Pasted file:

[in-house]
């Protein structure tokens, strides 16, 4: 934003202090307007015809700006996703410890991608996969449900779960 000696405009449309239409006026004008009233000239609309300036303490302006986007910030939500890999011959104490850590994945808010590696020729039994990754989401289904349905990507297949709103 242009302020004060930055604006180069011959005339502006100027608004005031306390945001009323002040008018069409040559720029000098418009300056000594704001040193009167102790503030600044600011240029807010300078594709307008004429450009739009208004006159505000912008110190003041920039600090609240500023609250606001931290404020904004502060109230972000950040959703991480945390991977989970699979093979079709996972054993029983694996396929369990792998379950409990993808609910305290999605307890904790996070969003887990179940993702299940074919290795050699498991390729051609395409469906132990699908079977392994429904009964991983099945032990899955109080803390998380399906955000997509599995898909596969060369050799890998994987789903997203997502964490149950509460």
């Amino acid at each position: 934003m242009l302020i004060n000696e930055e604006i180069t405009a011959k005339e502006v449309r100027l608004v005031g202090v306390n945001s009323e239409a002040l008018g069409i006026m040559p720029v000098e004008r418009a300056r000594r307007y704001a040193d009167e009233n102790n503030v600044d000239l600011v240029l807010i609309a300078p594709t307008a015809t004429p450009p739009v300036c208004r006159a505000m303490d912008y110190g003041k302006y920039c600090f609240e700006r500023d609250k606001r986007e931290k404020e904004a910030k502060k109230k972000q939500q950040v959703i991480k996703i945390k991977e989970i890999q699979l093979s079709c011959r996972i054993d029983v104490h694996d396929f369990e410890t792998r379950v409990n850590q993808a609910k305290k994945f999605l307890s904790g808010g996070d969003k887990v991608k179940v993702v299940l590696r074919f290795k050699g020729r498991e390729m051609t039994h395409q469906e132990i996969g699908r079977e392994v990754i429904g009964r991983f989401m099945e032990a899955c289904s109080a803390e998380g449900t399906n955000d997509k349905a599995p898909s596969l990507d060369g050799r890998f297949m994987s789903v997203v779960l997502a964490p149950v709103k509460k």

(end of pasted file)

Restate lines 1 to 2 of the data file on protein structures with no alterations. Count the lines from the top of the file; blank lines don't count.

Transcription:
[in-house]
């Protein structure tokens, strides 16, 4: 934003202090307007015809700006996703410890991608996969449900779960 000696405009449309239409006026004008009233000239609309300036303490302006986007910030939500890999011959104490850590994945808010590696020729039994990754989401289904349905990507297949709103 242009302020004060930055604006180069011959005339502006100027608004005031306390945001009323002040008018069409040559720029000098418009300056000594704001040193009167102790503030600044600011240029807010300078594709307008004429450009739009208004006159505000912008110190003041920039600090609240500023609250606001931290404020904004502060109230972000950040959703991480945390991977989970699979093979079709996972054993029983694996396929369990792998379950409990993808609910305290999605307890904790996070969003887990179940993702299940074919290795050699498991390729051609395409469906132990699908079977392994429904009964991983099945032990899955109080803390998380399906955000997509599995898909596969060369050799890998994987789903997203997502964490149950509460």